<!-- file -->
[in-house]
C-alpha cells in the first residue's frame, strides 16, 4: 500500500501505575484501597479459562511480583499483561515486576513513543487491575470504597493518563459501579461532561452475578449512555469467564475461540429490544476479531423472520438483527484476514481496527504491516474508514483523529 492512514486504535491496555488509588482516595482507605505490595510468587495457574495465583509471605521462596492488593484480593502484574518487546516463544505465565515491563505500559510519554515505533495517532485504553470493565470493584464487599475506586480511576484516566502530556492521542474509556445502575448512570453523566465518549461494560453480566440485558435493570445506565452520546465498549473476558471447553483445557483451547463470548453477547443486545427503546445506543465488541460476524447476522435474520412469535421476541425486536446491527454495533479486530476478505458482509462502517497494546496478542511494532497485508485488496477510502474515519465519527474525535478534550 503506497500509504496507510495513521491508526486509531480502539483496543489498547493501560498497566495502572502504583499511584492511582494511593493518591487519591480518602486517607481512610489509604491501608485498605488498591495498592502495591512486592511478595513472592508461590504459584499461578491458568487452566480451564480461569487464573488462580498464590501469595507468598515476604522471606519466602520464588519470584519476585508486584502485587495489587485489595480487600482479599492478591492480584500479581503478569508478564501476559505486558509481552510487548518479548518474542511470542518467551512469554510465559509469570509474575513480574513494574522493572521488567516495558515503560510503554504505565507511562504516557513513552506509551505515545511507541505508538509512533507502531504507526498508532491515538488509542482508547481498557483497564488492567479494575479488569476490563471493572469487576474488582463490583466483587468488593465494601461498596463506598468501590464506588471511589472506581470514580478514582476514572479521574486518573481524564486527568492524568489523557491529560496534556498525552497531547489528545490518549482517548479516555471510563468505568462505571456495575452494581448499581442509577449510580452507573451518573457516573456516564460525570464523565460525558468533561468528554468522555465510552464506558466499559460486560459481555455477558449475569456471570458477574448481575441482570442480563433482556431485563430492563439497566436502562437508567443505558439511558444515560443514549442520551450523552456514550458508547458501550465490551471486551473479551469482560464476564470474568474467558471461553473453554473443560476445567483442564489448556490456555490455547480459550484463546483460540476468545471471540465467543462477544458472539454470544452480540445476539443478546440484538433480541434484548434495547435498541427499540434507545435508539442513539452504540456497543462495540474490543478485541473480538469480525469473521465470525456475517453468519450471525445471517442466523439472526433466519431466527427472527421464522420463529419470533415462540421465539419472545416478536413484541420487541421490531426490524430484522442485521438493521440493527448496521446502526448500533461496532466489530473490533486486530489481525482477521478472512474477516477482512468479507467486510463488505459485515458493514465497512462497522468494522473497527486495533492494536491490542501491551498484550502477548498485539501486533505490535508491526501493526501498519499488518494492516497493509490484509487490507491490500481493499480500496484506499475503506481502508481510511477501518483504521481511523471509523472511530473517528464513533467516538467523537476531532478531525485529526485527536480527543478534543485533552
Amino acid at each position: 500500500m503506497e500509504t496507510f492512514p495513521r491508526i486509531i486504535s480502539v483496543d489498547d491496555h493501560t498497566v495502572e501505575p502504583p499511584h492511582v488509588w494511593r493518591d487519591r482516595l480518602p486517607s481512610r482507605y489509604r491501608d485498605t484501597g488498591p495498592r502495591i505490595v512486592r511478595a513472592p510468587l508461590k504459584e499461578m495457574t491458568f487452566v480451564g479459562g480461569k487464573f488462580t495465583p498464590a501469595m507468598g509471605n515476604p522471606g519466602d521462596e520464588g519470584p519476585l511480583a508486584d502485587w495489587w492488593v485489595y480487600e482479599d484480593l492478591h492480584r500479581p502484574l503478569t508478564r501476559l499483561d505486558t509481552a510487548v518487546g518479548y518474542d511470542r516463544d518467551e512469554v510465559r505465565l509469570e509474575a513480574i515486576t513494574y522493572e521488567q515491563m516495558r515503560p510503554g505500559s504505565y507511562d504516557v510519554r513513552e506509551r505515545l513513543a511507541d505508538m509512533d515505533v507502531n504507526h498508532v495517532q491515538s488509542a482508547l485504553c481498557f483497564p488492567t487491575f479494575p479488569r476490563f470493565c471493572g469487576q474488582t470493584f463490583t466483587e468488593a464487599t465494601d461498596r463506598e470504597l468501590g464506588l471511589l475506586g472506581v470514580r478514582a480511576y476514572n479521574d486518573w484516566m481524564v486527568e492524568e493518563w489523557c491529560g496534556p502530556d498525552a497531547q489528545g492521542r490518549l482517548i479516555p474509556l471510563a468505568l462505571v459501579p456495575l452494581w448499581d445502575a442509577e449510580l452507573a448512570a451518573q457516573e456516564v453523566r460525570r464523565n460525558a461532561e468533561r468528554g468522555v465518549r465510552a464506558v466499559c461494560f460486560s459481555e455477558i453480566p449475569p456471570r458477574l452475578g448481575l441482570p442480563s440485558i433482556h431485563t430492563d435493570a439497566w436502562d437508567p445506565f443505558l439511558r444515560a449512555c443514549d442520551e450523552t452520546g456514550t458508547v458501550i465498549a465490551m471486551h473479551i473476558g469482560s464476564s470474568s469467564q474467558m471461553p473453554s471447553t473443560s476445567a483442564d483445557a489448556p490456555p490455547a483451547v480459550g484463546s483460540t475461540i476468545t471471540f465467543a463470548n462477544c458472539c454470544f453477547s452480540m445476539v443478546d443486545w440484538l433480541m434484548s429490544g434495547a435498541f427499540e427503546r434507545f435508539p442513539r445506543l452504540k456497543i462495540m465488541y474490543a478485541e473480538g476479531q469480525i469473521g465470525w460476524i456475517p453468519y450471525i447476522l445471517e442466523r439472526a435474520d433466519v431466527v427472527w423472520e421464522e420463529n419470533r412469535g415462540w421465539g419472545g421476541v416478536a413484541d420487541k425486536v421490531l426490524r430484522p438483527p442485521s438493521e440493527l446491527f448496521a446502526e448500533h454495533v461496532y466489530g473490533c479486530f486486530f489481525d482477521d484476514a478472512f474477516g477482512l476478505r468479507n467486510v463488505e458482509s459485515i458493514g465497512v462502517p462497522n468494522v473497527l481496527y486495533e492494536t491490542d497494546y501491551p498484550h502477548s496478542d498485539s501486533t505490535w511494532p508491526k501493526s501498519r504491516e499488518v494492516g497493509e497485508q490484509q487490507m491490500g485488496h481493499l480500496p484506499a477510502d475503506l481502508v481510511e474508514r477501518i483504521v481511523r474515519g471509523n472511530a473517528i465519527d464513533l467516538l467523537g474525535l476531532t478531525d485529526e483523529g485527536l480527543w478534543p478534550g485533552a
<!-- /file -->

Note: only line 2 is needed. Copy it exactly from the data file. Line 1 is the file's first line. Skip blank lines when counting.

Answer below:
C-alpha cells in the first residue's frame, strides 16, 4: 500500500501505575484501597479459562511480583499483561515486576513513543487491575470504597493518563459501579461532561452475578449512555469467564475461540429490544476479531423472520438483527484476514481496527504491516474508514483523529 492512514486504535491496555488509588482516595482507605505490595510468587495457574495465583509471605521462596492488593484480593502484574518487546516463544505465565515491563505500559510519554515505533495517532485504553470493565470493584464487599475506586480511576484516566502530556492521542474509556445502575448512570453523566465518549461494560453480566440485558435493570445506565452520546465498549473476558471447553483445557483451547463470548453477547443486545427503546445506543465488541460476524447476522435474520412469535421476541425486536446491527454495533479486530476478505458482509462502517497494546496478542511494532497485508485488496477510502474515519465519527474525535478534550 503506497500509504496507510495513521491508526486509531480502539483496543489498547493501560498497566495502572502504583499511584492511582494511593493518591487519591480518602486517607481512610489509604491501608485498605488498591495498592502495591512486592511478595513472592508461590504459584499461578491458568487452566480451564480461569487464573488462580498464590501469595507468598515476604522471606519466602520464588519470584519476585508486584502485587495489587485489595480487600482479599492478591492480584500479581503478569508478564501476559505486558509481552510487548518479548518474542511470542518467551512469554510465559509469570509474575513480574513494574522493572521488567516495558515503560510503554504505565507511562504516557513513552506509551505515545511507541505508538509512533507502531504507526498508532491515538488509542482508547481498557483497564488492567479494575479488569476490563471493572469487576474488582463490583466483587468488593465494601461498596463506598468501590464506588471511589472506581470514580478514582476514572479521574486518573481524564486527568492524568489523557491529560496534556498525552497531547489528545490518549482517548479516555471510563468505568462505571456495575452494581448499581442509577449510580452507573451518573457516573456516564460525570464523565460525558468533561468528554468522555465510552464506558466499559460486560459481555455477558449475569456471570458477574448481575441482570442480563433482556431485563430492563439497566436502562437508567443505558439511558444515560443514549442520551450523552456514550458508547458501550465490551471486551473479551469482560464476564470474568474467558471461553473453554473443560476445567483442564489448556490456555490455547480459550484463546483460540476468545471471540465467543462477544458472539454470544452480540445476539443478546440484538433480541434484548434495547435498541427499540434507545435508539442513539452504540456497543462495540474490543478485541473480538469480525469473521465470525456475517453468519450471525445471517442466523439472526433466519431466527427472527421464522420463529419470533415462540421465539419472545416478536413484541420487541421490531426490524430484522442485521438493521440493527448496521446502526448500533461496532466489530473490533486486530489481525482477521478472512474477516477482512468479507467486510463488505459485515458493514465497512462497522468494522473497527486495533492494536491490542501491551498484550502477548498485539501486533505490535508491526501493526501498519499488518494492516497493509490484509487490507491490500481493499480500496484506499475503506481502508481510511477501518483504521481511523471509523472511530473517528464513533467516538467523537476531532478531525485529526485527536480527543478534543485533552